Side B opens with the heavy rock track "Moonfire", featuring fuzzy electric guitar riffs, intricate group backing vocals, and a heavy lead vocal from Micky. One of the great highlights from this album. Another fantastic track follows next, entitled "You Didn't Feel That Way Last Night (Don't You Remember)". Here, the title was shortened just to "You Didn't Feel That Way Last Night", the full title is just too much of a mouthful! Probably my second-favorite track off the album, the electric synthesizers add a great touch to the song. Next comes a very strange track, "Along Came Jones". Harkening back to the early, comedic days of the Monkees' career, this cover of The Coaster's 1959 hit features dissonant diminished chords, spoken words segments, and an instrumental interlude inspired by the infamous Benny Hill theme. Certainly an experience to listen to IMO! Coming right after it is a more rock-oriented track, similar in tone to the two previous tracks of the second side. Probably the weakest Dolenz lead vocal on the album. Nothing's particularly wrong with it, it just sounds kind of off in a way. Sounds like he had a cold while recording the lead vocal or something. The rest of the track is great though, especially the electric guitar solo. Following is another great one, "I Remember the Feeling". I believe the group was trying to market this track as a single, and often performed it during their live concerts. I believe it was actually released as a single, but it obviously went nowhere. I'd say that it definitely deserved chart action though! Not the biggest fan of Davy's sections though, but I guess it's not that big of a deal. A pretty good track overall. The album closes out with another hard-rocker entitled "Sweat Heart Attack". It's funny, typing up that previous sentence just now, I mistakingly referred to the track as "Sheer Heart Attack". Nope, that's Queen, not the Monkees! Overall, a great end to the album I'd say. There's this one riff in the end guitar solo that sounds extremely similar to a riff heard in Heart's "Magic Man", check it out and see if you can hear it!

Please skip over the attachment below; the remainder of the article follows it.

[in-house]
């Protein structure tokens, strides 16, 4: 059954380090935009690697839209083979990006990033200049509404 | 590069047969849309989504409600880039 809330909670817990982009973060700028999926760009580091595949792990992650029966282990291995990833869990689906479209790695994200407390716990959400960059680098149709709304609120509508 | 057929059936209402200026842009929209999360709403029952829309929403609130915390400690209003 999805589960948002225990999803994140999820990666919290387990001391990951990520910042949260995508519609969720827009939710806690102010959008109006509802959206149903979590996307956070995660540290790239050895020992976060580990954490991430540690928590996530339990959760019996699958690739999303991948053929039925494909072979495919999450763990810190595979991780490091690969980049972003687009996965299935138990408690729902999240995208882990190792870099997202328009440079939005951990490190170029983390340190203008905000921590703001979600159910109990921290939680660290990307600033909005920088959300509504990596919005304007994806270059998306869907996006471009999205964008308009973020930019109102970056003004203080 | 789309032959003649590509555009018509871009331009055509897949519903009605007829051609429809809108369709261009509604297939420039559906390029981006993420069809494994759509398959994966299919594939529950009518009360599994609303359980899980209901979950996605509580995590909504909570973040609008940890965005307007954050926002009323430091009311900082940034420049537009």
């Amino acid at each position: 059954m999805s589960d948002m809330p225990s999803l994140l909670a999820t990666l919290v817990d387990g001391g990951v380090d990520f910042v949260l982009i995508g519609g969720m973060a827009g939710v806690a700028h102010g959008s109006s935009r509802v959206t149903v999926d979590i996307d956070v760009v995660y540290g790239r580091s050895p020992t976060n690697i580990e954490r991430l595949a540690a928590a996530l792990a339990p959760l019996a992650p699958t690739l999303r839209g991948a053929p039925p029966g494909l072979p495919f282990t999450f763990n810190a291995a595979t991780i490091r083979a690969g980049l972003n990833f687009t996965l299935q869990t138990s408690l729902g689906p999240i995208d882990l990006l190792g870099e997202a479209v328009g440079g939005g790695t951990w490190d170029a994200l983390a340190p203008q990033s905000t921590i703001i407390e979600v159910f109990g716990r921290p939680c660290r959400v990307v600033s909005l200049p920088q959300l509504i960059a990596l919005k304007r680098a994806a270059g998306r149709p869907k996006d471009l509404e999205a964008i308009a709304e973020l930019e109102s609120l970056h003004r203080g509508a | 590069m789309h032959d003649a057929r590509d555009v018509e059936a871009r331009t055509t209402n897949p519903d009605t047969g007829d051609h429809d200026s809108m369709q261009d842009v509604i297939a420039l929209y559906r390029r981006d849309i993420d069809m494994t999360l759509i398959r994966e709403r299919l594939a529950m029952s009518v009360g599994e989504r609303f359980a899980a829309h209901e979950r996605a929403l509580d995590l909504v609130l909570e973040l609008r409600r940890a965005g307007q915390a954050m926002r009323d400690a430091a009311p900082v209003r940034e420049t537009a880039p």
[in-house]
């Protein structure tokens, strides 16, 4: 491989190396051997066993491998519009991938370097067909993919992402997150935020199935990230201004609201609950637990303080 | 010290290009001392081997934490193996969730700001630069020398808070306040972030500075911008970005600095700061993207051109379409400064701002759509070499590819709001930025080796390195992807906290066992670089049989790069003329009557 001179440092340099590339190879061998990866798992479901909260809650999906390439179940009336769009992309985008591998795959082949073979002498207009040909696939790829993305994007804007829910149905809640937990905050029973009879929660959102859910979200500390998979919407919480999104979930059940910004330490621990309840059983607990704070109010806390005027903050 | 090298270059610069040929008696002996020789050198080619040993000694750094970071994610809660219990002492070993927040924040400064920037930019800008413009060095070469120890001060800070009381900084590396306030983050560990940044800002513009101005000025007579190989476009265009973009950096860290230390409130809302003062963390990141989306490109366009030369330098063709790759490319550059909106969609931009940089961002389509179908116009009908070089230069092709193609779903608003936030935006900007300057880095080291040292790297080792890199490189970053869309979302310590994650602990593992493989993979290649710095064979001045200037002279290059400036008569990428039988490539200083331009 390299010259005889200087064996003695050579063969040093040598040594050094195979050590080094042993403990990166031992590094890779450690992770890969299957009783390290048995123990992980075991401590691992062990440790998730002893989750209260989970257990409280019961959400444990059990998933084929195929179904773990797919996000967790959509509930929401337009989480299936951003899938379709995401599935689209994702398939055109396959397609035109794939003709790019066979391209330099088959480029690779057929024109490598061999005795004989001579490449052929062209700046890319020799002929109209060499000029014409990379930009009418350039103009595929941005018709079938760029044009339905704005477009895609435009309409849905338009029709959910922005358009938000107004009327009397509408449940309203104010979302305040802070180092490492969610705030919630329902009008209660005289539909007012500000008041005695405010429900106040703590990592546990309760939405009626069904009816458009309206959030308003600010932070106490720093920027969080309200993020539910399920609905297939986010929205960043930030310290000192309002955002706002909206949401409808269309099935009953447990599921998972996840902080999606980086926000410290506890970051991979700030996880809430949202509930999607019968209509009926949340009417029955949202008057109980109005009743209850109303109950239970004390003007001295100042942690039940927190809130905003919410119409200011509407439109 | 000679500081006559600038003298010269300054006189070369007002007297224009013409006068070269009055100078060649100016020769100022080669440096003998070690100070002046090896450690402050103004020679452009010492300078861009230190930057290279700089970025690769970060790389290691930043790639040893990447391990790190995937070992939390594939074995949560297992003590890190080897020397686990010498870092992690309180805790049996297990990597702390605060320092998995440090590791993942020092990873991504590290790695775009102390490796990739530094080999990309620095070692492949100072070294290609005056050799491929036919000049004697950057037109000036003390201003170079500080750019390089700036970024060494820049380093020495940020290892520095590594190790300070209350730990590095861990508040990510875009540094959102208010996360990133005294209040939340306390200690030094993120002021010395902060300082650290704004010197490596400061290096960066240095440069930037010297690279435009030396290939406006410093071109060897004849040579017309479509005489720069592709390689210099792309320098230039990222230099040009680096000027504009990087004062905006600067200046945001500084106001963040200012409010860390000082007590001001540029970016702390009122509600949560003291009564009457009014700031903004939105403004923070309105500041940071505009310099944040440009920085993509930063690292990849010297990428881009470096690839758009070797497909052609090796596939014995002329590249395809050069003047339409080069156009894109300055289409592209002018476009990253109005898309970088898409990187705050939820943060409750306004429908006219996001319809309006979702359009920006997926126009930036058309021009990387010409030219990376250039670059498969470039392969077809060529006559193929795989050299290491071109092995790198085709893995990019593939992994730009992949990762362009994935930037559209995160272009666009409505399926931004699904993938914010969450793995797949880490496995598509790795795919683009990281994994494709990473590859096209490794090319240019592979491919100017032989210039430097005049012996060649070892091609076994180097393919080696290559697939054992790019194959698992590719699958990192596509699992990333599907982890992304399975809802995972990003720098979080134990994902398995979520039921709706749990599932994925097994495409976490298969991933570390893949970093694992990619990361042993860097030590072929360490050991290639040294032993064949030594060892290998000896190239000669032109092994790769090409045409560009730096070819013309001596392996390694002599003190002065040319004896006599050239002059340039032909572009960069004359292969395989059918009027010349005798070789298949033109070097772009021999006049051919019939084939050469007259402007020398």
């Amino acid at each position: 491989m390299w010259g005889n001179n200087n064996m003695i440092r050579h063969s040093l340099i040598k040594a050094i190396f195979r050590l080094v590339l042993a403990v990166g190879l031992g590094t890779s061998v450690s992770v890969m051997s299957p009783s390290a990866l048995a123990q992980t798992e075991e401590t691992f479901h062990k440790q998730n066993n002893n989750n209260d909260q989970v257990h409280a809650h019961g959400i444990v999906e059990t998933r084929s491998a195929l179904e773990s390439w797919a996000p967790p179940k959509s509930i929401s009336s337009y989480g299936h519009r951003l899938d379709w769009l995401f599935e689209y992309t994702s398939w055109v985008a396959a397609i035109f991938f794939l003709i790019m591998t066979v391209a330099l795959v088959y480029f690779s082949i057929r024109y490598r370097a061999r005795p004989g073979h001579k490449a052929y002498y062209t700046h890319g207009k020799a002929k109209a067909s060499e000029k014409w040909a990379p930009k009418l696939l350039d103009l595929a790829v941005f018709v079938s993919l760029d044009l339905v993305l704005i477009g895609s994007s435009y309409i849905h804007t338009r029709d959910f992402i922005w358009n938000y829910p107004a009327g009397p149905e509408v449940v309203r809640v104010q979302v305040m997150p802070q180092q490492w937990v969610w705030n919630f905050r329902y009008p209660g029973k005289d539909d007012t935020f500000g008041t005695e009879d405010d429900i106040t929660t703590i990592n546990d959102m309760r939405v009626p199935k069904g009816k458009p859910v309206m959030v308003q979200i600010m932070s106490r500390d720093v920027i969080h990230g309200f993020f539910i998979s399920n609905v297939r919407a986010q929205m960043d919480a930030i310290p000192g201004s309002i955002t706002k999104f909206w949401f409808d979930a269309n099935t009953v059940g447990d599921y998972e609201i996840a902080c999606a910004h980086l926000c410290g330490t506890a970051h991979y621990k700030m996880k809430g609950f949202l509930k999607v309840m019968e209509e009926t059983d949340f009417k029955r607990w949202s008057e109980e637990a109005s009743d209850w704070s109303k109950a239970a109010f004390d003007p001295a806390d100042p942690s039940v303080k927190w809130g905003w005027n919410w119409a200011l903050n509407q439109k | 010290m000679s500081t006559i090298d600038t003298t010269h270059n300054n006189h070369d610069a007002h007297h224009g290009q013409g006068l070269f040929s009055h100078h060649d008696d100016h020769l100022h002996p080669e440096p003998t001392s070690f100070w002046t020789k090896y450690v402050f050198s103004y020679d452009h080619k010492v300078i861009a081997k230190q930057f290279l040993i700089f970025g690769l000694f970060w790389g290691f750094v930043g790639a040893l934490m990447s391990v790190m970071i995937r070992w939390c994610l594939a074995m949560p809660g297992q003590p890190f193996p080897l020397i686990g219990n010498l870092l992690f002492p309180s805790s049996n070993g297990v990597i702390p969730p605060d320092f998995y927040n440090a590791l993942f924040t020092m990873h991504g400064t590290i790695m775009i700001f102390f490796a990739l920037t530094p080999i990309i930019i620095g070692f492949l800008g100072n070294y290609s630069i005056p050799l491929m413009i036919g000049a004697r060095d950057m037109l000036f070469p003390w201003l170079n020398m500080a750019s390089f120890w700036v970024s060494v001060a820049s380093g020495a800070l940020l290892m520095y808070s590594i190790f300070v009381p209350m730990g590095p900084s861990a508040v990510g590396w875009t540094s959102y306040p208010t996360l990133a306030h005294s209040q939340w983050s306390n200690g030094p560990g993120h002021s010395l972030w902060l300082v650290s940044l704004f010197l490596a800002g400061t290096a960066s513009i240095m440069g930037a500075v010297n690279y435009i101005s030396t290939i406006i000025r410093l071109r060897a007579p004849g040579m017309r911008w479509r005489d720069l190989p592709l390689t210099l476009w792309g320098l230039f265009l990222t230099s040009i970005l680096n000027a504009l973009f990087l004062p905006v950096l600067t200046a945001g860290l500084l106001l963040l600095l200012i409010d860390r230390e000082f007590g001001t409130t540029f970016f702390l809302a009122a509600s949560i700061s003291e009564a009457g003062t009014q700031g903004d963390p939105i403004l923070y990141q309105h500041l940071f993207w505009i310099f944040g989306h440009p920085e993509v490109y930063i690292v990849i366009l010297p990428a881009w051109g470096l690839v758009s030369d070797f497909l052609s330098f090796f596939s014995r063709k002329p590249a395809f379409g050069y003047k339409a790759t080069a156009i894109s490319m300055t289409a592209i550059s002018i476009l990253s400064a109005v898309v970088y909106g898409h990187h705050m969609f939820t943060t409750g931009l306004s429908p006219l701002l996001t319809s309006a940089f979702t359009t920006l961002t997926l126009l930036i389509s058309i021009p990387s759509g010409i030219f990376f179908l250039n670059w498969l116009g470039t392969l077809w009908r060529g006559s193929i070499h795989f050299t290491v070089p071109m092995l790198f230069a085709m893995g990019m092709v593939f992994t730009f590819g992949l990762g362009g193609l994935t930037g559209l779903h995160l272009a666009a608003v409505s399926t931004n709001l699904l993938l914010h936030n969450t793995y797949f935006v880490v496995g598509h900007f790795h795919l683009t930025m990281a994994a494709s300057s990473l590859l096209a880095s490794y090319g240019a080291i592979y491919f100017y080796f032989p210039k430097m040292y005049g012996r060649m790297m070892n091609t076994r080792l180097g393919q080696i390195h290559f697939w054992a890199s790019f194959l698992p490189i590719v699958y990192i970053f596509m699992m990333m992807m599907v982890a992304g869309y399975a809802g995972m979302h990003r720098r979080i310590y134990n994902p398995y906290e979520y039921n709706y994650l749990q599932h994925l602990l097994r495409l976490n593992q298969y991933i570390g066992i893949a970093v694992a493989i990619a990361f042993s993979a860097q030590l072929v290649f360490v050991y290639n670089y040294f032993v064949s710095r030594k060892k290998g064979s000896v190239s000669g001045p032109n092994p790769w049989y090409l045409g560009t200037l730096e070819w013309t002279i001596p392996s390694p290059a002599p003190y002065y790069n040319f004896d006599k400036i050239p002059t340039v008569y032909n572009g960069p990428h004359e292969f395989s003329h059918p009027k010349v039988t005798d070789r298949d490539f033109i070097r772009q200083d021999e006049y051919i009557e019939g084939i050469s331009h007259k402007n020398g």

Right Now, while missing two primary members of the group, remains a pretty damn good collection of music in my opinion. The group certainly found a good sound for themselves with this album. It makes me wonder just what followup albums could have possibly sounded like! Unfortunately, it was to never be. After a live album from Japan was scrapped in late 1976, the group quietly dissolved, and that was that. It would take the Monkees another eleven years to reform for an actual reunion. 1987's Pool It! was pretty much a musical disaster. The '80s and the Monkees do NOT go well together! I haven't even been able to listen to the entire thing. 1996's Justus was just marginally better. 2016's Good Times!, however, was a fantastic reunion album and a perfect closer to the Monkees story. I have no changes to make to any of those albums, which brings the Monkees series to a close here! Thanks to everyone for the positive feedback, as well as the patience with the slower upload schedule this past year or so. Not sure what I'll be posting on here next, probably just some scattered alternate albums and mixes from The Beach Boys, The Beatles, and other groups such as the Doors and the Kinks. I guess I'll just keep it a surprise until then! Enjoy, and look out for more very soon!
1. Right Now (Tommy Boyce/Bobby Hart)
2. I Love You (And I'm Glad That I Said It) (Tommy Boyce/Bobby Hart)
3. You And I (Micky Dolenz/Davy Jones)
4. Teenager in Love (Doc Pomus/Mort Shuman)
5. Sail On (Doug Trevor)
6. It Always Hurts the Most in the Morning (Tommy Boyce/Micky Dolenz)
1. Moonfire (William E. Martin)
2. You Didn't Feel That Way Last Night (Tommy Boyce/Bobby Hart)
3. Along Came Jones (Jerry Leiber/Mike Stoller)
4. Savin' My Love for You (Micky Dolenz/Davy Jones)
5. I Remember the Feeling (Tommy Boyce/Bobby Hart)
6. Sweet Heart Attack (Tommy Boyce/Bobby Hart)